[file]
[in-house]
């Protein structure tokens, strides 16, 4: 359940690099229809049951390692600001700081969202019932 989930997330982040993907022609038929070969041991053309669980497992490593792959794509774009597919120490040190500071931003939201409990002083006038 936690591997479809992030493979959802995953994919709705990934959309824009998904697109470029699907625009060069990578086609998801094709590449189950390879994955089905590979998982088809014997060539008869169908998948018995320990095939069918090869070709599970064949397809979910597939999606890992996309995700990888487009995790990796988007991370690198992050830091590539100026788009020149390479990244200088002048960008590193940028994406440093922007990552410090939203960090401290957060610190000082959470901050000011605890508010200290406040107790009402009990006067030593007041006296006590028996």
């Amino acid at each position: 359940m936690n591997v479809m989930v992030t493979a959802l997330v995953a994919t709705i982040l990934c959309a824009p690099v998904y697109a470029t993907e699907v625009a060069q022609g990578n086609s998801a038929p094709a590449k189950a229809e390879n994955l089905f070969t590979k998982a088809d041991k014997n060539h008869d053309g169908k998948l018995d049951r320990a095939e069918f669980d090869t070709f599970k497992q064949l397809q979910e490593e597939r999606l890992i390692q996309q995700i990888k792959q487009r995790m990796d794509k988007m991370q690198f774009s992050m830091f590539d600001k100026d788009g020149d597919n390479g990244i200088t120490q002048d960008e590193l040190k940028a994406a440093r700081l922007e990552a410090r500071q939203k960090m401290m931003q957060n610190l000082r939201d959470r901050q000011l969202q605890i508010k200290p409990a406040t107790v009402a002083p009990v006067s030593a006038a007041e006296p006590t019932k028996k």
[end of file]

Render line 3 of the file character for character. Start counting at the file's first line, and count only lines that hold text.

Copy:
């Amino acid at each position: 359940m936690n591997v479809m989930v992030t493979a959802l997330v995953a994919t709705i982040l990934c959309a824009p690099v998904y697109a470029t993907e699907v625009a060069q022609g990578n086609s998801a038929p094709a590449k189950a229809e390879n994955l089905f070969t590979k998982a088809d041991k014997n060539h008869d053309g169908k998948l018995d049951r320990a095939e069918f669980d090869t070709f599970k497992q064949l397809q979910e490593e597939r999606l890992i390692q996309q995700i990888k792959q487009r995790m990796d794509k988007m991370q690198f774009s992050m830091f590539d600001k100026d788009g020149d597919n390479g990244i200088t120490q002048d960008e590193l040190k940028a994406a440093r700081l922007e990552a410090r500071q939203k960090m401290m931003q957060n610190l000082r939201d959470r901050q000011l969202q605890i508010k200290p409990a406040t107790v009402a002083p009990v006067s030593a006038a007041e006296p006590t019932k028996k």